Can I RMA my digicam if i find a hot pixel?


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shuy

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#1
1st things 1st, a hot pixel is 1 which appears only at higher shutter speeds rite? i have this irritating pink dot which appears at 1s exposure and higher...... can i exchange my cam for a new 1?
 

darkness

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Hot pixels are a result of the CCD producing unpredictable results due to heat in the CCD (they have certain thermal characteristics that causes them to behave differently to light under different temperatures).

One way of reducing hot pixels is to let your camera cool down before you want to take any long exposure, in this way you reduce the number of hot pixels.

And no, you cannot RMA a digicam due to hot pixels becoz they are within specs.

And just to be sure, a hot pixel and a *dead* pixel are 2 seperate issues. You can exchange your camera if it's a dead pixel.
 

shuy

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my hot pixel seems to be at the same spot all the time... hmm. is that a characteristic of a hot pixel?

but im quite sure it's not a dead pixel cos it appears only at higher shutter speeds
 

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Midnight

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#4
Originally posted by darkness
Hot pixels are a result of the CCD producing unpredictable results due to heat in the CCD (they have certain thermal characteristics that causes them to behave differently to light under different temperatures).
Good description. One thing to note though is that hot pixels are not entirely unpredictable; it'll always be the same pixels (sensor elements) that exhibit hot pixel behaviour first. Some camera companies may be able to fix (or else remap) these particularly bothersome pixels under warranty, if you complain hard enough. :) Generally, though, it's just a characteristic of digital photography that we have to live with at this point in time (though cameras with built-in so-called noise reduction algorithms do help).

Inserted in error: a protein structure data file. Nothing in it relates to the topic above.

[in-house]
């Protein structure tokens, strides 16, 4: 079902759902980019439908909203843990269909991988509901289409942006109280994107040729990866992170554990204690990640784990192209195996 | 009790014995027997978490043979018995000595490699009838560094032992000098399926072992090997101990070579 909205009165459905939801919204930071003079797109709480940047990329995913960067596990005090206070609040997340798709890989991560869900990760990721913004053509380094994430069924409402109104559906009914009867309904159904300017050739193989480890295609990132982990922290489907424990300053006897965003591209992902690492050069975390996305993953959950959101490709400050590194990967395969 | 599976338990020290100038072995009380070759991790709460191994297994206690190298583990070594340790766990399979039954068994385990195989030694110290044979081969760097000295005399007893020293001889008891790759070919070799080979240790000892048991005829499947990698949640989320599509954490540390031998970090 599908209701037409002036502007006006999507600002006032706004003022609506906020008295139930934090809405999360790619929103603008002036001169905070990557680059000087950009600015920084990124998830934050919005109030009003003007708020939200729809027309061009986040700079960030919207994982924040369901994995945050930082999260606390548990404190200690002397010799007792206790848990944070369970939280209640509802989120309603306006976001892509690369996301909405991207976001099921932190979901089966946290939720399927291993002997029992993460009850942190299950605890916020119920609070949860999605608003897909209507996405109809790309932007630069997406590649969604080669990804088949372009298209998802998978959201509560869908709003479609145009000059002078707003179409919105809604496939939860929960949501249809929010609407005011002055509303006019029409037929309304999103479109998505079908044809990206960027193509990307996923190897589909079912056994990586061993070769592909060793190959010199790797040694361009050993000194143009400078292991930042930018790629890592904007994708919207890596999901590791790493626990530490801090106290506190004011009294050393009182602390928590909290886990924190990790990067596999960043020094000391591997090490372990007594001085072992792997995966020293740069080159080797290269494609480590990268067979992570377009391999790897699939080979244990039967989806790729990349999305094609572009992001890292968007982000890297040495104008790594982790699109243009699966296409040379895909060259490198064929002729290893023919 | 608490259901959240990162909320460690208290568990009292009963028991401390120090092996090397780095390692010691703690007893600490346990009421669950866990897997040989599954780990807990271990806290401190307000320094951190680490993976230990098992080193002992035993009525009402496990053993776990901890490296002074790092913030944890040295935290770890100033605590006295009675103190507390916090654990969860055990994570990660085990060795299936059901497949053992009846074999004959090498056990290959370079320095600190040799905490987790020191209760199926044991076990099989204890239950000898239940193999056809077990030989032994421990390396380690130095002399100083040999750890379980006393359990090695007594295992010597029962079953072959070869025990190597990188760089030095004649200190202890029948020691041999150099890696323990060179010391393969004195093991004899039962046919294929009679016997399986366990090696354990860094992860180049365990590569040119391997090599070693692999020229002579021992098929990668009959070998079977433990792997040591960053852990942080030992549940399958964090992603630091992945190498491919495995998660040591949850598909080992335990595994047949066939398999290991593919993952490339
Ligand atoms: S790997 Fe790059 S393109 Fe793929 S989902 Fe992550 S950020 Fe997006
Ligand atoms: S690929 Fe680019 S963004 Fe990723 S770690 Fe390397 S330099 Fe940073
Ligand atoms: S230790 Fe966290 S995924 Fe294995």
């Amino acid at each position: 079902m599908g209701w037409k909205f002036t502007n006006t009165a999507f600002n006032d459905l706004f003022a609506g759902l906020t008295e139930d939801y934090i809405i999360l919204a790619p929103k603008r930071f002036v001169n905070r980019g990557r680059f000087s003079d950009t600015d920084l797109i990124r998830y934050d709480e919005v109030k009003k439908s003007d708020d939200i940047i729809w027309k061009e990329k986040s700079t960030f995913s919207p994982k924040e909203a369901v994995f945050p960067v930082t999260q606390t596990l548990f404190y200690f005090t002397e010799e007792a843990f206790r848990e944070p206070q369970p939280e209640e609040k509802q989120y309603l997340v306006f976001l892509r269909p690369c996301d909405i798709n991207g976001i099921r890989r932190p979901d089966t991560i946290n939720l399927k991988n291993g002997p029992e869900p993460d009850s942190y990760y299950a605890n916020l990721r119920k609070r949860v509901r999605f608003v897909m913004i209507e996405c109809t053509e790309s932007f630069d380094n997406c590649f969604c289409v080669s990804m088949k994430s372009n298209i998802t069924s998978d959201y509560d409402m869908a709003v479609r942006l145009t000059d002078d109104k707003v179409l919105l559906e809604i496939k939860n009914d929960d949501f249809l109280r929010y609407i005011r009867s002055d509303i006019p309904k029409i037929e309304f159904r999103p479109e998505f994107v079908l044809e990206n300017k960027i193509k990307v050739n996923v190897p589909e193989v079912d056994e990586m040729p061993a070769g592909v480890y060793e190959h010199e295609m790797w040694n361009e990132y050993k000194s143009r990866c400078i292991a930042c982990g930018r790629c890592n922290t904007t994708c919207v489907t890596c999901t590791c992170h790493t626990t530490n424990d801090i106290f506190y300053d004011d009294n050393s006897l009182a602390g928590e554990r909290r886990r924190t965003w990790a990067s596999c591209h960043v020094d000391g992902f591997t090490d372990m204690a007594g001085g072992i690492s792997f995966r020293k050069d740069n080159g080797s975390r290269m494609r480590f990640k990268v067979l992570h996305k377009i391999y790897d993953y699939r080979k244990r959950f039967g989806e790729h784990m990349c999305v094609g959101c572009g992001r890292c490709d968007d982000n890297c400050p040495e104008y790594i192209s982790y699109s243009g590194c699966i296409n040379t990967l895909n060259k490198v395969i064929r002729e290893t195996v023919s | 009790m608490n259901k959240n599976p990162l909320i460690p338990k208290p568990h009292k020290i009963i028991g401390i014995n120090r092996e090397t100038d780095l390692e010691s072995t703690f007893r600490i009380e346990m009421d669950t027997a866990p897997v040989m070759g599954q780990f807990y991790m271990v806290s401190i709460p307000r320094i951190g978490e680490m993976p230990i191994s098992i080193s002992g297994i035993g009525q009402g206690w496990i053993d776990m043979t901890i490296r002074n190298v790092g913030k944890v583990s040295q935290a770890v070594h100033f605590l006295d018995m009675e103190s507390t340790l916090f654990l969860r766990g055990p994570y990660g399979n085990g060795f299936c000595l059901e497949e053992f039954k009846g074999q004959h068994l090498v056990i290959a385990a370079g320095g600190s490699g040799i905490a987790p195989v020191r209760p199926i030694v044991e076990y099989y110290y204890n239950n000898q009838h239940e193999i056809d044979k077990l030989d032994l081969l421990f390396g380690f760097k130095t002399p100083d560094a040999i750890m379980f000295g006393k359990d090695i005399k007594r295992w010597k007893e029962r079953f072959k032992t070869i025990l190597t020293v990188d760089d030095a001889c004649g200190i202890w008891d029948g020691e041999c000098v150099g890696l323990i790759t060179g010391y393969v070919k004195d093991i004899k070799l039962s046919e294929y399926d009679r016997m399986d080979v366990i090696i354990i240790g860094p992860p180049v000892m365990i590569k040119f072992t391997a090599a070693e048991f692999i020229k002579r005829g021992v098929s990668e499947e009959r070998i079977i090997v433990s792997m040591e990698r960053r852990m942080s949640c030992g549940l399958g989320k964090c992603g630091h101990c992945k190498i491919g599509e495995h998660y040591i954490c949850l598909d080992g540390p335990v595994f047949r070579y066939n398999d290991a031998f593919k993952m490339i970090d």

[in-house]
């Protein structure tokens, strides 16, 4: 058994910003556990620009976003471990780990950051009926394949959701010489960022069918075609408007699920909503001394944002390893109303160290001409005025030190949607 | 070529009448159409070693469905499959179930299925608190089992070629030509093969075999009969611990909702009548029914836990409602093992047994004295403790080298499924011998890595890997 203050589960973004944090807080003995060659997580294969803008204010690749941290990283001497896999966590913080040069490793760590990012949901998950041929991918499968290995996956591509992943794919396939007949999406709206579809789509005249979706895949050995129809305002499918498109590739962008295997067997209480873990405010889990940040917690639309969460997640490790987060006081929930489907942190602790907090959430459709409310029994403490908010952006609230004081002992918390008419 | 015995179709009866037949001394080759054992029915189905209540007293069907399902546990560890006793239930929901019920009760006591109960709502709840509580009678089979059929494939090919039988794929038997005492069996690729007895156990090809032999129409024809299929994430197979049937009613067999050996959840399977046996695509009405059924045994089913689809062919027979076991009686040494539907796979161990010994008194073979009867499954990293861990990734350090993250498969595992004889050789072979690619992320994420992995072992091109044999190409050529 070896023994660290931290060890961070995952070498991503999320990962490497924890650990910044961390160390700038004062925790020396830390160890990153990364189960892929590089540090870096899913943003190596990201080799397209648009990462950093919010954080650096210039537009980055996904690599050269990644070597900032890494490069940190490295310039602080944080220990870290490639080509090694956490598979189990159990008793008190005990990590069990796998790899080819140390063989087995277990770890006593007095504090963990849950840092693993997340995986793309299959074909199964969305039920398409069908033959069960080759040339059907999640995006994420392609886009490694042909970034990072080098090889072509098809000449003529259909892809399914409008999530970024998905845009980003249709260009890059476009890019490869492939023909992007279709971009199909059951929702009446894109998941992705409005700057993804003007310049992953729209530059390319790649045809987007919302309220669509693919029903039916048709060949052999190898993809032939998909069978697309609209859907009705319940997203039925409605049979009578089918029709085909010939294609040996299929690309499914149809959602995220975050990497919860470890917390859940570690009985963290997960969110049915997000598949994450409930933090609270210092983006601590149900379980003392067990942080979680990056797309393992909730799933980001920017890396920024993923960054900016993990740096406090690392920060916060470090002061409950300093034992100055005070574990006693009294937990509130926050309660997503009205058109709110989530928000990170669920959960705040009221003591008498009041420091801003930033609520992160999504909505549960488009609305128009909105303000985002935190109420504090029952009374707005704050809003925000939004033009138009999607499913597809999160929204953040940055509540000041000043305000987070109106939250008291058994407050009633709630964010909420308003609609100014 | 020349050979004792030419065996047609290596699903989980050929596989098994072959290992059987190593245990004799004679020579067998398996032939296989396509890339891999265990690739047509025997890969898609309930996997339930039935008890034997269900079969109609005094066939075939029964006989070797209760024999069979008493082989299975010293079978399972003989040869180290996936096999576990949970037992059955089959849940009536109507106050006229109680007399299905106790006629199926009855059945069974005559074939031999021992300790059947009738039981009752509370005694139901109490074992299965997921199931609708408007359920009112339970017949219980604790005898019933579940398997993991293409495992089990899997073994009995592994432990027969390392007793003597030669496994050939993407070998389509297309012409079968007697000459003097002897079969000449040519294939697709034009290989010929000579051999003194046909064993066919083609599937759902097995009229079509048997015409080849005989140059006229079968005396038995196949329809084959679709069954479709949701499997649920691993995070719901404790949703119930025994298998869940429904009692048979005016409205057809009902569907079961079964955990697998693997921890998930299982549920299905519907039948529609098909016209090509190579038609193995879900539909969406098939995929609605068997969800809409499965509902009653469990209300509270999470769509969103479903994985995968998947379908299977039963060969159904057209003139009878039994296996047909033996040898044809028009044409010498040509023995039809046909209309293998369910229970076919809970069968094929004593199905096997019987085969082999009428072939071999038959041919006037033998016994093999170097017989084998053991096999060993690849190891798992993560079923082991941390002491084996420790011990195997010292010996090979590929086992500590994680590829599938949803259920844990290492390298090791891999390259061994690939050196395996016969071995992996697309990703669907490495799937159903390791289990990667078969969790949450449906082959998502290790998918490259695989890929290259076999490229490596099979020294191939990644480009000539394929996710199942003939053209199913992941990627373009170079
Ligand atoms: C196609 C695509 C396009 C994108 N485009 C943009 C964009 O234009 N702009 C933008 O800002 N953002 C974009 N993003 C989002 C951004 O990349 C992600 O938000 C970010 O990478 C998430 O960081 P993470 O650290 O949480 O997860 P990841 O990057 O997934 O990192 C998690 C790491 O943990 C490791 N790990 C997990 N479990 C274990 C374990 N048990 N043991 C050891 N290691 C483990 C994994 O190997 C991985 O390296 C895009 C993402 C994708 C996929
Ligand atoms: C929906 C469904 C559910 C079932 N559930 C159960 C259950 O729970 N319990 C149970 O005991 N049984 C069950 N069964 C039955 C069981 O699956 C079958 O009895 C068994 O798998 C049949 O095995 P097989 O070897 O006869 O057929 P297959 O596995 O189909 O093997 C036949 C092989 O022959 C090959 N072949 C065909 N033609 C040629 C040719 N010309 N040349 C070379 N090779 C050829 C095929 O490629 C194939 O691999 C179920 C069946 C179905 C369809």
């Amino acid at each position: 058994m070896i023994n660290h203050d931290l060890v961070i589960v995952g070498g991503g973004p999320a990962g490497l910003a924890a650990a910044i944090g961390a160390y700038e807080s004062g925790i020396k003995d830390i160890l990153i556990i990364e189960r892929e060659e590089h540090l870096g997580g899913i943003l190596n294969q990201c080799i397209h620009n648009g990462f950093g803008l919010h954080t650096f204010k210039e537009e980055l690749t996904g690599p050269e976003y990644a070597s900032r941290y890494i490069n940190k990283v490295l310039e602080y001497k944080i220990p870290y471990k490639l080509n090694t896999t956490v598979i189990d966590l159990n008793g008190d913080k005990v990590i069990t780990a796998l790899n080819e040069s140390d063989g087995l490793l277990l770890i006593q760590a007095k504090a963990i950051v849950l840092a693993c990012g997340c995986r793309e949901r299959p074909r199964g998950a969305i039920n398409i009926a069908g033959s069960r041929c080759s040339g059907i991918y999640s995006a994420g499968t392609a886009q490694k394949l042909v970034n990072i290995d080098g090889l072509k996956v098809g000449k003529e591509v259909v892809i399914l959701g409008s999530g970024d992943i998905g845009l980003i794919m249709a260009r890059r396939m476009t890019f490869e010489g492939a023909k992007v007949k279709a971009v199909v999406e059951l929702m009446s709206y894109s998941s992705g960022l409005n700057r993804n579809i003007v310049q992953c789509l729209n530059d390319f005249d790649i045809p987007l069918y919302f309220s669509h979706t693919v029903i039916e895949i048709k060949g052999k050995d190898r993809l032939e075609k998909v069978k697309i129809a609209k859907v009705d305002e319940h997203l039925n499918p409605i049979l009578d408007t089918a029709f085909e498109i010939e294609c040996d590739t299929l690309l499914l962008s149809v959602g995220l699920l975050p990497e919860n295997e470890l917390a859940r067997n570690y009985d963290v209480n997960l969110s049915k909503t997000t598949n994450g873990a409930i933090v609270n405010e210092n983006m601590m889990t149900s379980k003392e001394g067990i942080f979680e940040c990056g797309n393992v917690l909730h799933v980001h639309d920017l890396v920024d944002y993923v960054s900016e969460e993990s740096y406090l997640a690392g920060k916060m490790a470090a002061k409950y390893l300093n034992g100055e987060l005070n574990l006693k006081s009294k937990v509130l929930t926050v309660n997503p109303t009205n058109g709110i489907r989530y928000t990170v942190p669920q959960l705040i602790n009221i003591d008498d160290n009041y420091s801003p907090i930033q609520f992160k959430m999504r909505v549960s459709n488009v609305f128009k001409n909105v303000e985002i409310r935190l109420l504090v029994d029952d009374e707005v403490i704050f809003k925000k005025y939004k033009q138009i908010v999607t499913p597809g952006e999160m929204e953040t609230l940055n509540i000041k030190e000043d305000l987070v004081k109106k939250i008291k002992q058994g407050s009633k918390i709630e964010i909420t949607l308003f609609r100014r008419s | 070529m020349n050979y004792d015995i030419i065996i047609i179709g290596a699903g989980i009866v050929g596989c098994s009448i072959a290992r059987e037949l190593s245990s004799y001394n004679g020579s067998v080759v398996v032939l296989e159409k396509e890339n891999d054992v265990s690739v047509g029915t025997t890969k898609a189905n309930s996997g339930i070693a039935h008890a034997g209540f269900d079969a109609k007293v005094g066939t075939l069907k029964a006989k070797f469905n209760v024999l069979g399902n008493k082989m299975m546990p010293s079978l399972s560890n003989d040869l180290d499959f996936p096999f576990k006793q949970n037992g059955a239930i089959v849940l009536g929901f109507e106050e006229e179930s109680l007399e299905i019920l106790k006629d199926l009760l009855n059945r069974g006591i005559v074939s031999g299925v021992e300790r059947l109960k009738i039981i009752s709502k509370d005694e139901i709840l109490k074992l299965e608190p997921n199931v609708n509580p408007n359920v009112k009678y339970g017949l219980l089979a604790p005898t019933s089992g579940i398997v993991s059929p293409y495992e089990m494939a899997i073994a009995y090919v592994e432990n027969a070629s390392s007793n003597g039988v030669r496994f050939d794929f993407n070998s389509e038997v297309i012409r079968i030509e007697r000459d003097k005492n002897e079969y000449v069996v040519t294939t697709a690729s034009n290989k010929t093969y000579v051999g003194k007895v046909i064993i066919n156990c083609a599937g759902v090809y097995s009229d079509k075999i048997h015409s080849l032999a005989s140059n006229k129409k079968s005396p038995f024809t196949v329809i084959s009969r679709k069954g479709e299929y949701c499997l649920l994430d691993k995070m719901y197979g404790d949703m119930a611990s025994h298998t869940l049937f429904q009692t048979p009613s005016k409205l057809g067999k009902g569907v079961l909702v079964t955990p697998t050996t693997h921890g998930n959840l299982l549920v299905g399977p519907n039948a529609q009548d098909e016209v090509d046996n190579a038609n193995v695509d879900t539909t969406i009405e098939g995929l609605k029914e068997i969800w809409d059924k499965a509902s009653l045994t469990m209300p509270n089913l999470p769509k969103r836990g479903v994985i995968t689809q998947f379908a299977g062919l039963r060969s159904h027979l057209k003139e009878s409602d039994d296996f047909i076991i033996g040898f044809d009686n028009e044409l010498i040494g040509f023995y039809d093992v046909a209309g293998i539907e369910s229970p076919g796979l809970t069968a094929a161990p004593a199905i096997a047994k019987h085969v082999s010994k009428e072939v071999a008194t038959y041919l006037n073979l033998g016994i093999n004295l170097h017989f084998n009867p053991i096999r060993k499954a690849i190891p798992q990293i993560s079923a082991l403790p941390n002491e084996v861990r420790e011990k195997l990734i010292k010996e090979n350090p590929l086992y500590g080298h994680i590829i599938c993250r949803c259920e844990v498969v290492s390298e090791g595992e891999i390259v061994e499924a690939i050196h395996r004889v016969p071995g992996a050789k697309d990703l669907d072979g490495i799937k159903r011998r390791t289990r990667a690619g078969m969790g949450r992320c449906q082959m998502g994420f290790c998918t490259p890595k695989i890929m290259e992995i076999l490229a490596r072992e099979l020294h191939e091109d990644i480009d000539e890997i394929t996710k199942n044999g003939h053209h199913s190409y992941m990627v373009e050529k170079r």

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Midnight

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#5
Originally posted by shuy
my hot pixel seems to be at the same spot all the time... hmm. is that a characteristic of a hot pixel?
Hmm I didn't see your post before writing my earlier response. :embrass: Anyway, yes, as I wrote above, it'll always be the same few pixels that'll exhibit hot pixel behavior first, though if your camera heats up sufficiently, more and more other pixels will also start to behave similarly. It's a well-known problem with CCD sensors that astronomers have had to deal with for many, many years.
 

Zoomer

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#6
Originally posted by Midnight
Hmm I didn't see your post before writing my earlier response. :embrass: Anyway, yes, as I wrote above, it'll always be the same few pixels that'll exhibit hot pixel behavior first, though if your camera heats up sufficiently, more and more other pixels will also start to behave similarly. It's a well-known problem with CCD sensors that astronomers have had to deal with for many, many years.
Astronomers don't have too much of a problem, they just dump liquid nitrogen/helium with their CCDs.

Can't do that for a camera!
 

darkness

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Do they *really* use liquid nitrogen?!? :eek:

And shuy, just realised that your avatar pic if OOF. :p
 

darkness

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OOF = out of focus

Either that or it's a poor scan from a photograph?? :p
 

shuy

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i took it against one of those ad displays on a busstop, so the reflection wasn't too gd.... resulting in me being underexposed.... the original pic looks alot better at normal size hehe
 

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